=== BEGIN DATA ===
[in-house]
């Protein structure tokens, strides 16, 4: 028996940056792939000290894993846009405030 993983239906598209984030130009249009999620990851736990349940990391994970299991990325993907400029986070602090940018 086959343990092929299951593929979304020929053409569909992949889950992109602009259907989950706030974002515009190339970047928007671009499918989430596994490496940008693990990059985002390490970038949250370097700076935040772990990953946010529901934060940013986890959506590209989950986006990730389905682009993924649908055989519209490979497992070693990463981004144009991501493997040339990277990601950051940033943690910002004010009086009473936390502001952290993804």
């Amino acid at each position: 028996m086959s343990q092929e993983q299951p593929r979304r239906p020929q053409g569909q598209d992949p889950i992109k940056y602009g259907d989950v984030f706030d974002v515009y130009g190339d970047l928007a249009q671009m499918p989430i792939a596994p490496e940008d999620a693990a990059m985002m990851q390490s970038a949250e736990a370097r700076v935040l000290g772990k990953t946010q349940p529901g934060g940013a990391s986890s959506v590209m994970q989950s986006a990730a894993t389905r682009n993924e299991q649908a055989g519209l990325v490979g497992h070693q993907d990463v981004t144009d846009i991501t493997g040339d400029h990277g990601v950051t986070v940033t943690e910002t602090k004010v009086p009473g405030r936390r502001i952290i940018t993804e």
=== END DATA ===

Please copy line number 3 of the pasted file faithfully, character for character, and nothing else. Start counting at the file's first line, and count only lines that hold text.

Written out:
């Amino acid at each position: 028996m086959s343990q092929e993983q299951p593929r979304r239906p020929q053409g569909q598209d992949p889950i992109k940056y602009g259907d989950v984030f706030d974002v515009y130009g190339d970047l928007a249009q671009m499918p989430i792939a596994p490496e940008d999620a693990a990059m985002m990851q390490s970038a949250e736990a370097r700076v935040l000290g772990k990953t946010q349940p529901g934060g940013a990391s986890s959506v590209m994970q989950s986006a990730a894993t389905r682009n993924e299991q649908a055989g519209l990325v490979g497992h070693q993907d990463v981004t144009d846009i991501t493997g040339d400029h990277g990601v950051t986070v940033t943690e910002t602090k004010v009086p009473g405030r936390r502001i952290i940018t993804e």